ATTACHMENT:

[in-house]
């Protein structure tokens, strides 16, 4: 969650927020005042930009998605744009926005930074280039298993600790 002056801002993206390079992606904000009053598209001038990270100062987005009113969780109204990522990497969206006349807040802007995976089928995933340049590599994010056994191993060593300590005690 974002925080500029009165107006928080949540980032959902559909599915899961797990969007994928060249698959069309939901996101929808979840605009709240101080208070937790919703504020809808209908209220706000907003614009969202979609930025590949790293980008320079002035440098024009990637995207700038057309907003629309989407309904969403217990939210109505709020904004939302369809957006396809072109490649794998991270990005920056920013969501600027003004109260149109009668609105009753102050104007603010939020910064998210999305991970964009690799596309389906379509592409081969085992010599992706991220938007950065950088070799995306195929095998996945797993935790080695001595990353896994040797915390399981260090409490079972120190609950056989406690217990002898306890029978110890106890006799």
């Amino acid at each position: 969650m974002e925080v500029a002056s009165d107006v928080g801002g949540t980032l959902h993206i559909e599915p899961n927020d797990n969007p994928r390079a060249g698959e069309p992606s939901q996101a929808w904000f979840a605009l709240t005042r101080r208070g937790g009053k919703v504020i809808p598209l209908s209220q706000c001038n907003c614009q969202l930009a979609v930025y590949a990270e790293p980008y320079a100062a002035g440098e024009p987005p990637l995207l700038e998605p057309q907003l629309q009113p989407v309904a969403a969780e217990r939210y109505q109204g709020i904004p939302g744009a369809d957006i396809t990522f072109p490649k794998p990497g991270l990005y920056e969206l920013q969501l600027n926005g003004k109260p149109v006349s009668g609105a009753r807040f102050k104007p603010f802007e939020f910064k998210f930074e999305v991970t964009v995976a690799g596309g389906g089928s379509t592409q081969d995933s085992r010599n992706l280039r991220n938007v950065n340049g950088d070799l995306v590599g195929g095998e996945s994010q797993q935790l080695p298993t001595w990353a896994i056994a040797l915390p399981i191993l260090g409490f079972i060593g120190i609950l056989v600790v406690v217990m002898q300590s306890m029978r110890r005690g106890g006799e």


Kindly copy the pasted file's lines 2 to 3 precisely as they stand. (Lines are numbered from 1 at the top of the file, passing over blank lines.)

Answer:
């Protein structure tokens, strides 16, 4: 969650927020005042930009998605744009926005930074280039298993600790 002056801002993206390079992606904000009053598209001038990270100062987005009113969780109204990522990497969206006349807040802007995976089928995933340049590599994010056994191993060593300590005690 974002925080500029009165107006928080949540980032959902559909599915899961797990969007994928060249698959069309939901996101929808979840605009709240101080208070937790919703504020809808209908209220706000907003614009969202979609930025590949790293980008320079002035440098024009990637995207700038057309907003629309989407309904969403217990939210109505709020904004939302369809957006396809072109490649794998991270990005920056920013969501600027003004109260149109009668609105009753102050104007603010939020910064998210999305991970964009690799596309389906379509592409081969085992010599992706991220938007950065950088070799995306195929095998996945797993935790080695001595990353896994040797915390399981260090409490079972120190609950056989406690217990002898306890029978110890106890006799």
């Amino acid at each position: 969650m974002e925080v500029a002056s009165d107006v928080g801002g949540t980032l959902h993206i559909e599915p899961n927020d797990n969007p994928r390079a060249g698959e069309p992606s939901q996101a929808w904000f979840a605009l709240t005042r101080r208070g937790g009053k919703v504020i809808p598209l209908s209220q706000c001038n907003c614009q969202l930009a979609v930025y590949a990270e790293p980008y320079a100062a002035g440098e024009p987005p990637l995207l700038e998605p057309q907003l629309q009113p989407v309904a969403a969780e217990r939210y109505q109204g709020i904004p939302g744009a369809d957006i396809t990522f072109p490649k794998p990497g991270l990005y920056e969206l920013q969501l600027n926005g003004k109260p149109v006349s009668g609105a009753r807040f102050k104007p603010f802007e939020f910064k998210f930074e999305v991970t964009v995976a690799g596309g389906g089928s379509t592409q081969d995933s085992r010599n992706l280039r991220n938007v950065n340049g950088d070799l995306v590599g195929g095998e996945s994010q797993q935790l080695p298993t001595w990353a896994i056994a040797l915390p399981i191993l260090g409490f079972i060593g120190i609950l056989v600790v406690v217990m002898q300590s306890m029978r110890r005690g106890g006799e």